September 19, 2019
Purdue student aims to make world, food safer on prestigious national security fellowship
WEST LAFAYETTE, Ind. — Safer food and a safer world are inseparable goals for Purdue University student Margaret Hegwood. A master’s degree candidate in biological engineering, Hegwood is in Kenya this month on a prestigious Boren Fellowship for national security and strategic language studies.
Hegwood received the fellowship based on an ambitious plan she proposed to the United States government for learning the Swahili language while continuing her research on beneficial, culturally appropriate adaptation of food-processing technology for Kenya’s maize and peanut crops. She sees a strong connection between a country’s food supply chain and its social and economic stability.
“Hungry people are angry people,” said Hegwood, who is from South Windsor, Connecticut.
She will travel to the city of Eldoret for a semester of work in university laboratories and in the field, where the country grows, develops and brings to market products that help sustain farmers and whole sectors of the economy. Work in these areas also assists in offering good nutrition for Kenya’s entire population.
The Boren Fellowship advances Hegwood’s big-picture view of a career, as well as her contributions to an African country she has already visited twice. Boren Fellowships recognize that language learning is indeed a strategic skill with significant implications for U.S. national security.
Hegwood hopes to become a globally competent biological engineer, while helping to enhance Kenya’s infrastructure for healthful foods. Additionally, her work will assist the U.S. in maintaining positive foreign relations.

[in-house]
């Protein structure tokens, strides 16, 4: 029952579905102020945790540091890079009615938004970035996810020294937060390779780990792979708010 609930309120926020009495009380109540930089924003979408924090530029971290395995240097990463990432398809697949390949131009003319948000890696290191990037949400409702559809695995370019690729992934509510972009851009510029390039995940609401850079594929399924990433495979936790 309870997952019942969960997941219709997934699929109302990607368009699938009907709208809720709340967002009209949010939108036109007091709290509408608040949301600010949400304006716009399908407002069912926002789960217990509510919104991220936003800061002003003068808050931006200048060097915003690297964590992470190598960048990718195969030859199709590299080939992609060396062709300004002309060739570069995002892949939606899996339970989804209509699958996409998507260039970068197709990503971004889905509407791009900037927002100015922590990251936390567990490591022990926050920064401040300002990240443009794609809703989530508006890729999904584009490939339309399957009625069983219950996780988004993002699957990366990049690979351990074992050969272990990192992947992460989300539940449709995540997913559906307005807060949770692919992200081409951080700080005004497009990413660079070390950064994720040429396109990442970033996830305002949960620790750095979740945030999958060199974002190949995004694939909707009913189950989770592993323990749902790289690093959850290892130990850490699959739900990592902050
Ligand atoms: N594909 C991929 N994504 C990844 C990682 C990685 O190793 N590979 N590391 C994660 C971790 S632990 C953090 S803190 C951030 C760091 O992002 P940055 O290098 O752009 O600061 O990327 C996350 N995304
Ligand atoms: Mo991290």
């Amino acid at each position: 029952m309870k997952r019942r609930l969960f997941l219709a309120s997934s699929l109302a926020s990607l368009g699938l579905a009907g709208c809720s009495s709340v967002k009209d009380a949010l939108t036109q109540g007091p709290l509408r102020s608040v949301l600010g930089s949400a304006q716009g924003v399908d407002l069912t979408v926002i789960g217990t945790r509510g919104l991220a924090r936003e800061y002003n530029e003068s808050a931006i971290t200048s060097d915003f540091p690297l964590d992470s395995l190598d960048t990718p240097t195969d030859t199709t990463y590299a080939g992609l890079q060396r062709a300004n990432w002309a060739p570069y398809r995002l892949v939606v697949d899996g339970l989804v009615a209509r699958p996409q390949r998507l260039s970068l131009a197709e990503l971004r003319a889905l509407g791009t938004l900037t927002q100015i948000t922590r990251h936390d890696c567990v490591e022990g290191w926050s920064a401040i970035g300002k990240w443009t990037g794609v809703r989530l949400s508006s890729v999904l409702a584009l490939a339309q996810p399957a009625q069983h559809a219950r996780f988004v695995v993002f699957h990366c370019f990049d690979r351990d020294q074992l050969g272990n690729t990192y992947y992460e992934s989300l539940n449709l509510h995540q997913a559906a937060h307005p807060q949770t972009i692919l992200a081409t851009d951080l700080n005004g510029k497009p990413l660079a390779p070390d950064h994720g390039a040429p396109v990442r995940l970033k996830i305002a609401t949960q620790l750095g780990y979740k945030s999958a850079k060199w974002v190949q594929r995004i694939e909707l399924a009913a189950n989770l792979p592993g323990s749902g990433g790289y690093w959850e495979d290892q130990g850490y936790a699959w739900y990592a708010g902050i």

“This is a nice intersection of all those things,” Hegwood said, adding that she has wanted to develop a fluency in Swahili, which is a unifying force among Kenya’s diverse populations.
The U.S. Department of Defense, which provides the Boren fellowships, has approved Hegwood’s four-month plan. It combines intensive language studies with work on her master’s thesis.
That research aims to optimize food processing in order to reduce risks from components called anti-nutrients and aflatoxins, which are carcinogenic compounds made by molds. The precautions are particularly important when product storage facilities may not always maintain safe temperatures and other conditions, Hegwood says.
In return for the fellowship aid, she will serve as an employee of the U.S. government for at least one year, using the language skills or international knowledge she gains overseas. Hegwood anticipates receiving her master’s degree in 2020 upon completion of her five-year program of combined undergraduate and graduate study.
She is double enrolled in the College of Agriculture, studying economics and policies undergirding the U.S. food distribution system, and in the College of Engineering. Hegwood holds a graduate assistantship with the College of Engineering’s Global Engineering Programs and Partnerships, and has already interned this year with the U.S. Department of Agriculture in Belgium.
“The staff at GEPP have been really helpful with connections regarding what it means to be a global engineer,” Hegwood said.
Hegwood worked closely with Purdue’s National and International Scholarships Office for her Boren Fellowship application. NISO helps lift students into extraordinary and prestigious programs, like the Boren Awards.
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